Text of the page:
What makes you stand out as a band/artist?

What makes me stand out as a band /artist? I think my band is pretty amazing, without them the music would still be folk demos in my kitchen. They are such an intuitive group of musicians and are able to do that rare thing of not over-playing, just serving the music. I guess as an artist I’m deeply interested in poetry and making the lyrical aspect of my songs count. The words are a huge focus for me – whether it’s writing my own poetry or working with the poetry of others as I have on this new album, I spend as much time crafting words as I do creating the music that surrounds them. I’m not sure this makes me stand out but it might help to give the music a slow burn rather than a quick fix. 

What was the recording process like for the new single?

The recording process for the new single was fairly smooth. We recorded at Wizard Tone Studios in Hendon, SA – a beautiful space nestled in the heart of an old warehouse that was once a film-scoring stage. I’ve recorded the last two albums there and it has so much retro ambience and atmosphere.

We recorded Icon – song 1 live with the band altogether with me in the old projection room above doing the guide vocals. I laid down the final vocals and harmonies on my own a week or so later. I prefer this, it is a very private and often difficult process for me to get it feeling right and takes being in the right headspace. James Brown who is also in the band playing electric guitar recorded and mixed the album, and he left this song until last to mix as it was the most complex – bringing all the elements into the right balance, but I think he nailed it.

What was the biggest learning curve in writing the new track?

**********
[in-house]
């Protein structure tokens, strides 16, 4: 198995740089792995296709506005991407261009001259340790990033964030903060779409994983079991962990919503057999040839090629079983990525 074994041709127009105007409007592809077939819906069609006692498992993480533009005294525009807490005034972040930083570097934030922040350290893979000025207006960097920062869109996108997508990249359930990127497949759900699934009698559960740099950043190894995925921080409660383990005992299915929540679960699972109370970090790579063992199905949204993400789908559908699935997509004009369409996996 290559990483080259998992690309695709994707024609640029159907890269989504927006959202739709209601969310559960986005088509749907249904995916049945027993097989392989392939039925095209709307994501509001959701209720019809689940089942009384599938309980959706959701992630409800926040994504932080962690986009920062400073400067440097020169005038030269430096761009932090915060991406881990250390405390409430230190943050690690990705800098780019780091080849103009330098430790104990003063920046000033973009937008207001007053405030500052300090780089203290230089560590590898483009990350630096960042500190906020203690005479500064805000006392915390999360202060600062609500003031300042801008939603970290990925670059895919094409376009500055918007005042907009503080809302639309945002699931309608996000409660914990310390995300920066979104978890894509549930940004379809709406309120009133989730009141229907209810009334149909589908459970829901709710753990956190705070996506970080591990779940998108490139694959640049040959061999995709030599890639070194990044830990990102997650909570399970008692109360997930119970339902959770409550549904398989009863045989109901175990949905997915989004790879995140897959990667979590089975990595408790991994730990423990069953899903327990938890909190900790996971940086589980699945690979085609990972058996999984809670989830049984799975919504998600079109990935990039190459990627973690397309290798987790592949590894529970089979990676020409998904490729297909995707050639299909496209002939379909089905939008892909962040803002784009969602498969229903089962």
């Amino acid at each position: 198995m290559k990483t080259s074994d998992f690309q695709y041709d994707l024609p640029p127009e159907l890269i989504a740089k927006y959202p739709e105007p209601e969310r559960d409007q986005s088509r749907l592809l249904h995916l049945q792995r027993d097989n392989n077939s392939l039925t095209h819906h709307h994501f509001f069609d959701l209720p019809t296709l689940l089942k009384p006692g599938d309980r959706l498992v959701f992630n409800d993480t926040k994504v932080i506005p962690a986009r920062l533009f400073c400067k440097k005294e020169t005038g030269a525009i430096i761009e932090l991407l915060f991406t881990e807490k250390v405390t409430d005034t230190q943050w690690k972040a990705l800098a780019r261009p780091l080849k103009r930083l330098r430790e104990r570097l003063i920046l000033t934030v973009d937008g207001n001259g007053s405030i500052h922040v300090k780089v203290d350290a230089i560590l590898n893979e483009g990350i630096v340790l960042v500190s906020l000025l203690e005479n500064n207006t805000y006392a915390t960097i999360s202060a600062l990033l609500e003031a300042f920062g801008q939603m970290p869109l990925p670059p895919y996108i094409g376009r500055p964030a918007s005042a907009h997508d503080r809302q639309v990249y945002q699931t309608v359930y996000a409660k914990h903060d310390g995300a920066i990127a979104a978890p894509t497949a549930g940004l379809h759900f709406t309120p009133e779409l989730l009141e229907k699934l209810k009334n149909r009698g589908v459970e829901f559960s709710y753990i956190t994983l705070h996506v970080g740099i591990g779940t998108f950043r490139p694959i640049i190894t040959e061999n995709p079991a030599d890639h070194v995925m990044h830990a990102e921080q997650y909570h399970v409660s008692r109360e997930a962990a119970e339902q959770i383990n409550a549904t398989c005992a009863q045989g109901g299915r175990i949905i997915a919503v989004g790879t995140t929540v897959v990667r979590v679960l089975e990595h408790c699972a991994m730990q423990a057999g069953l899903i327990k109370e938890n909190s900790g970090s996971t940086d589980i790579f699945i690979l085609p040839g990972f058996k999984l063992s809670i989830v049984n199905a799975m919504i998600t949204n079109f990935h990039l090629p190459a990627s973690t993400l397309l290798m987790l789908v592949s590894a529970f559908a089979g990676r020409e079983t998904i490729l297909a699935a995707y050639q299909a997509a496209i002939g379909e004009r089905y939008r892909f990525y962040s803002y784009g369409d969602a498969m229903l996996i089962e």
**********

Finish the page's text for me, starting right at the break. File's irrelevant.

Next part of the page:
The biggest learning curve writing this track was the collaboration aspect of it. It was part of a ‘music of poetry’ project commissioned for the Festival of Voice in Western Australia, working with Australian poets bringing their poetry into song. Icon – song 1 comes from Maria Zajkowski’s recent book called ‘Icon’ about her father’s experience of Alzheimers and his decline, so it was quite an emotional tightrope infusing the words with the feeling without leaning too hard either way. I didn’t want to drench the words in a heavy handed melancholic approach.

Maria initially expressed a little surprise by the lightness in the feel of the song, but I really wanted to juxtapose the weight of the words with a slightly more hopeful sounding melody. The changing bar lengths in the sparser verses are there to give a slight feeling of uncertainty – of being adrift, before the swells in the chorus wrap around and anchor us. I think Maria understood where I was heading with it and has been so supportive of the process but it is definitely a more complex thing working with the poetry of others – honouring it and being deeply intuitive about how it is represented musically. 

Would you change anything now that it’s finished?

If I could change anything it might be to just go back and sing it better, but as I mentioned in an earlier question, it’s important to know when to stop and let it be. As UK band Portishead once expressed – the better take isn’t always the most technical, it’s often the one with the most feel. And this one needed to feel right. 

Is there anything else you would like to share with the world?

Anything else to share with the world.. well if anyone is still reading after all of these words of mine, they deserve a medal..! I guess I would share that there is a video that goes with this song – made by my fella Tobin Lush and features my eldest son Orlando. It was shot out at Sceale Bay on the Eyre Peninsula, South Australia. When he found out we’d be filming in water he refused to do it, he was concerned his beloved cheap polyester op-shop suit would be damaged forever, so it took a lot of convincing. He eventually agreed when I promised to launder it back to its pristine glory. And it turned out ok. And there is an added poignancy to this for me, Orlando was born with a brain trauma at birth and has had plenty of challenges in his life so far. He and Tobin represented this song so bravely and beautifully. 

My band and I will be launching the whole album ‘Hum of the mettle’ on August 18th with a special show on the 20th. Details via my socials and mailing list.